WASHINGTON (November 17, 2020) – The coronavirus pandemic significantly disrupted real estate transactions and accelerated the reliance on innovative technologies to conduct business, according to a group of industry experts featured at the 2020 REALTORS® Conference & Expo.
Jeb Griffin, director of Strategy and Innovation for the National Association of Realtors®, moderated the discussion – "COVID-19 – Transforming How Realtors® Do Business" – and reached a consensus with the panelists that technology has played a central part in residential real estate's strong resurgence after the initial strict economic lockdowns and subsequent market downturn in the spring.
"Real estate experienced some significant challenges during the first several months of the pandemic, but we've witnessed a remarkable v-shaped recovery in housing demand and sales," said Griffin. "By necessity at the beginning, and now by design, technology is playing a much more active role in nearly all aspects of the real estate transaction."
"There was a moment of panic when the pandemic first started, but several technologies are making it easier for agents to stay in touch with clients and in front of them on a regular basis," said Marilyn Wilson, managing partner of WAV Group and president of RETechnology.com. "For many real estate professionals, the pandemic reminded them about how much they love working with people and not just to sell real estate, but to check on their customers and families."
Many Realtors® now rely on videoconference platforms in their interactions with clients, but an even broader acceptance of the technology hasn't yet occurred, possibly due to an unexpected reality.
"This technology was adopted very quickly following the lockdowns because the virus was hitting everyone – agents, lenders, consumers – all at the same time," said Nick Bailey, chief customer officer, RE/MAX, LLC. "Videoconferencing technology isn't new, but we're slower to adopt technologies than we'd like to admit. The reason is that we don't want to see or hear ourselves. We have to get over that and use it."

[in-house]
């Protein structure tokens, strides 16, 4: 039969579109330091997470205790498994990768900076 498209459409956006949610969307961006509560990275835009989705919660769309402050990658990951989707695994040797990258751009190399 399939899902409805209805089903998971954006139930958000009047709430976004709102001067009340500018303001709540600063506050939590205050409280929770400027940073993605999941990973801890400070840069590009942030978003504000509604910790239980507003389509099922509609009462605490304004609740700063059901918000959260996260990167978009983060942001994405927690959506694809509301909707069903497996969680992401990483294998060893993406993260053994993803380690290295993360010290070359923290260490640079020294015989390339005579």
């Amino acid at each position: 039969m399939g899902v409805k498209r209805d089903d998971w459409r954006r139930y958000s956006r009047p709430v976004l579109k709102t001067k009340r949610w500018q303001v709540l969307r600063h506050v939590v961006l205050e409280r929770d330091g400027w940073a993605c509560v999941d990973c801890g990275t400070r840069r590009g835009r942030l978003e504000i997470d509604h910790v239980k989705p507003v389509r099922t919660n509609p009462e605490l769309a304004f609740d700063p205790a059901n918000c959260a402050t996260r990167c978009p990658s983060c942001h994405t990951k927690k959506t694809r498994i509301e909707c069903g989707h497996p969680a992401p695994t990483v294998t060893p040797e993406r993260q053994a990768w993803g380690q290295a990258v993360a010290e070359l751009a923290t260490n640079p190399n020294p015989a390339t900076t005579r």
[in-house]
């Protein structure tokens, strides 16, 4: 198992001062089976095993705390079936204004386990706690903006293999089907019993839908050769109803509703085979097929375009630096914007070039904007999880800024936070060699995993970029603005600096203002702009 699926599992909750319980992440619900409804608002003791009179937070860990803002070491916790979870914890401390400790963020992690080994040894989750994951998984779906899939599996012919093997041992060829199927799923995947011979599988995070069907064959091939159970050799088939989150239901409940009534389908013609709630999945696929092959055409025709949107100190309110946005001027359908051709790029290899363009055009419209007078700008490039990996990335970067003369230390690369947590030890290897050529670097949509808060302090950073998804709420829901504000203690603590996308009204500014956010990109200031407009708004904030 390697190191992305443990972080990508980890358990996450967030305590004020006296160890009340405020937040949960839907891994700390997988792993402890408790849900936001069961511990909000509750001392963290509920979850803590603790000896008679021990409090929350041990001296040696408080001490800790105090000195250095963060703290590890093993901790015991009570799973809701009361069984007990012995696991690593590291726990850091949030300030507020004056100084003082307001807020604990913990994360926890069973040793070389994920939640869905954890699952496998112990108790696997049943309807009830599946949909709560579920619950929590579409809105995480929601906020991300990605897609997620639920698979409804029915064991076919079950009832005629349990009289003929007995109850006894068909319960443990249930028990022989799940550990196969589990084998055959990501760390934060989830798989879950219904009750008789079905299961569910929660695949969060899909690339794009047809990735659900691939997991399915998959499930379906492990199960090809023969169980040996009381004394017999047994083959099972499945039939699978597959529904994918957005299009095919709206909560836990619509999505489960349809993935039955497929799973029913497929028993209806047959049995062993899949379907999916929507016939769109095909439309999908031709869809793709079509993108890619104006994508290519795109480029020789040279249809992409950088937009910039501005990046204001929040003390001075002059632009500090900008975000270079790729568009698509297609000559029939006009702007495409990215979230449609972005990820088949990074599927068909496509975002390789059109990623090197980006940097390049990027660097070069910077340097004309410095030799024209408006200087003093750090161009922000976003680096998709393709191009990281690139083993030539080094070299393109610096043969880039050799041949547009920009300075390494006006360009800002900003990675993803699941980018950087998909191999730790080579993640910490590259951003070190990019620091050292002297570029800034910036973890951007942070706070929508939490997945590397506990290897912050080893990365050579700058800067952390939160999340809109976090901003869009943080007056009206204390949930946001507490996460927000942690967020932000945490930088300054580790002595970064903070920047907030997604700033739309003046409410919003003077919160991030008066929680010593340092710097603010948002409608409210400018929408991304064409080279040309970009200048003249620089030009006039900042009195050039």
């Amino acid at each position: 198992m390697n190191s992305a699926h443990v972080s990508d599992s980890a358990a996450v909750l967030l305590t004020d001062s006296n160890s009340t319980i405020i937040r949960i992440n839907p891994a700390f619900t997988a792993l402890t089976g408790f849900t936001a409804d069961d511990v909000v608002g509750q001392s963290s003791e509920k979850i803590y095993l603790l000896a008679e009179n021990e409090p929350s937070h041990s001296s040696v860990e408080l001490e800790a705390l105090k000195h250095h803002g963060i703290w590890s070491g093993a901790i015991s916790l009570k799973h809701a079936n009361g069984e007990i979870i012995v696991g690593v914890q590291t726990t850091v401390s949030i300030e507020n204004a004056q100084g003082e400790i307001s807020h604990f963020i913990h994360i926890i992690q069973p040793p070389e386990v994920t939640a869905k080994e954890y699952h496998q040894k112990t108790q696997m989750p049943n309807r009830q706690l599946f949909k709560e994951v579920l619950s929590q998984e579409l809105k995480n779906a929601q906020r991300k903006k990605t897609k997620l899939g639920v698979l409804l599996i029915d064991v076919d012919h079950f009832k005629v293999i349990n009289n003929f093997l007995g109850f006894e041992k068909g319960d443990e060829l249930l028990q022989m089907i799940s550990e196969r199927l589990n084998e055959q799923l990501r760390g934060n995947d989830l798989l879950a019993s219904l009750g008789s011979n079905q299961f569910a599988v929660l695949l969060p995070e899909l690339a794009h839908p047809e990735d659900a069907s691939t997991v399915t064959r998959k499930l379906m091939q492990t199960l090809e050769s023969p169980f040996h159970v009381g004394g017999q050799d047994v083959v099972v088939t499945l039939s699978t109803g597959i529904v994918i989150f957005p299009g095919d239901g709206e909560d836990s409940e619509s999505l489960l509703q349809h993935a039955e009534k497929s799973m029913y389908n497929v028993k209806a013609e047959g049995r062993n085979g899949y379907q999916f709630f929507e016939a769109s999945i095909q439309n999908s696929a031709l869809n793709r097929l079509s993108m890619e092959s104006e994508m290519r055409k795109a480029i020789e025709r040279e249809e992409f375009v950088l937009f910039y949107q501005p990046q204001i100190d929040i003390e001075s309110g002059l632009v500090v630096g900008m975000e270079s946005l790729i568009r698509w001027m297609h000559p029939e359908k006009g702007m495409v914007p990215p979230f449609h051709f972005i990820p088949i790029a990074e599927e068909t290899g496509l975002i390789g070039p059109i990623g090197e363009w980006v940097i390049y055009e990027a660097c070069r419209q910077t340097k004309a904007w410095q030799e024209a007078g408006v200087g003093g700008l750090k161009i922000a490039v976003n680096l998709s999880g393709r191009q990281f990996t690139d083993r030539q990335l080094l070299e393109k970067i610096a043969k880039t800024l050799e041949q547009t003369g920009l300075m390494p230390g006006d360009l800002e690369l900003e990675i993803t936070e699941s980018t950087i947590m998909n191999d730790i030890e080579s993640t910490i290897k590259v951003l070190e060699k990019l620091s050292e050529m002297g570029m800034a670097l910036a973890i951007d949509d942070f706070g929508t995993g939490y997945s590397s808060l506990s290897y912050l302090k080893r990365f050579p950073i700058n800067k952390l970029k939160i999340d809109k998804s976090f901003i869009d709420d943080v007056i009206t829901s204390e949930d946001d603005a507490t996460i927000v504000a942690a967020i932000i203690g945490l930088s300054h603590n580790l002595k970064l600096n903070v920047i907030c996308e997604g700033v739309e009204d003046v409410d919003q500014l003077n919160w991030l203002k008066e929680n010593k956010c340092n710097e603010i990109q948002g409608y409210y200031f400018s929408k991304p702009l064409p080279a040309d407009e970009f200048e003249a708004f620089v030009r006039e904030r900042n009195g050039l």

Electronic signatures and remote online notarizations are two technologies experiencing an ever-growing appeal during a time when social and physical distancing measures are required to maximize safety. However, some challenges still remain.
"There is some amazing technology that exists and remote online notarization is one of those technologies," said Andy Ambrose, practice lead at DocuSign Notary. But there's a whole ecosystem of technologies that should work better together and seamlessly."
"Integrating those core programs like e-signatures and RON are key," Ambrose continued. "Unfortunately, there isn't uniformity at the county level for doing electronic signings and closings. Embracing title companies and lenders who have that ability for full electronic signings and closings will be important."
Each speaker emphasized that many of the technological advancements currently in use will remain relevant and sought after by Realtors® and consumers alike, well beyond the pandemic's conclusion.
"Some of these technologies are here to stay, like 3-D virtual tours, as some consumers will continue to be uncomfortable with seeing homes in-person," Griffin said. "It's amazing how some of the virtual platforms can take an empty room and fill it with furniture and dynamic lighting. Artificial intelligence and automation are helping drive consumers through the sales cycle."
"The pandemic isn't going anywhere anytime soon," Wilson added. "Consumers love the idea of virtual tours, especially live virtual tours, which they can do with their agents and narrow down their home selections to two or three.
"Imagine how much time you and your client can save without having to drive around and see 10 different homes, Wilson said. "It's so much more efficient. The technology tools are allowing us a lot more flexibility."
Bailey agreed with that sentiment.
"If every agent can take away two pieces of technology to be more efficient, it will improve their business," said Bailey. "The one really bright spot – it has reminded every agent that they are the most important part of the real estate transaction and that's not going to change anytime soon."
The National Association of Realtors® is America's largest trade association, representing more than 1.4 million members involved in all aspects of the residential and commercial real estate industries.
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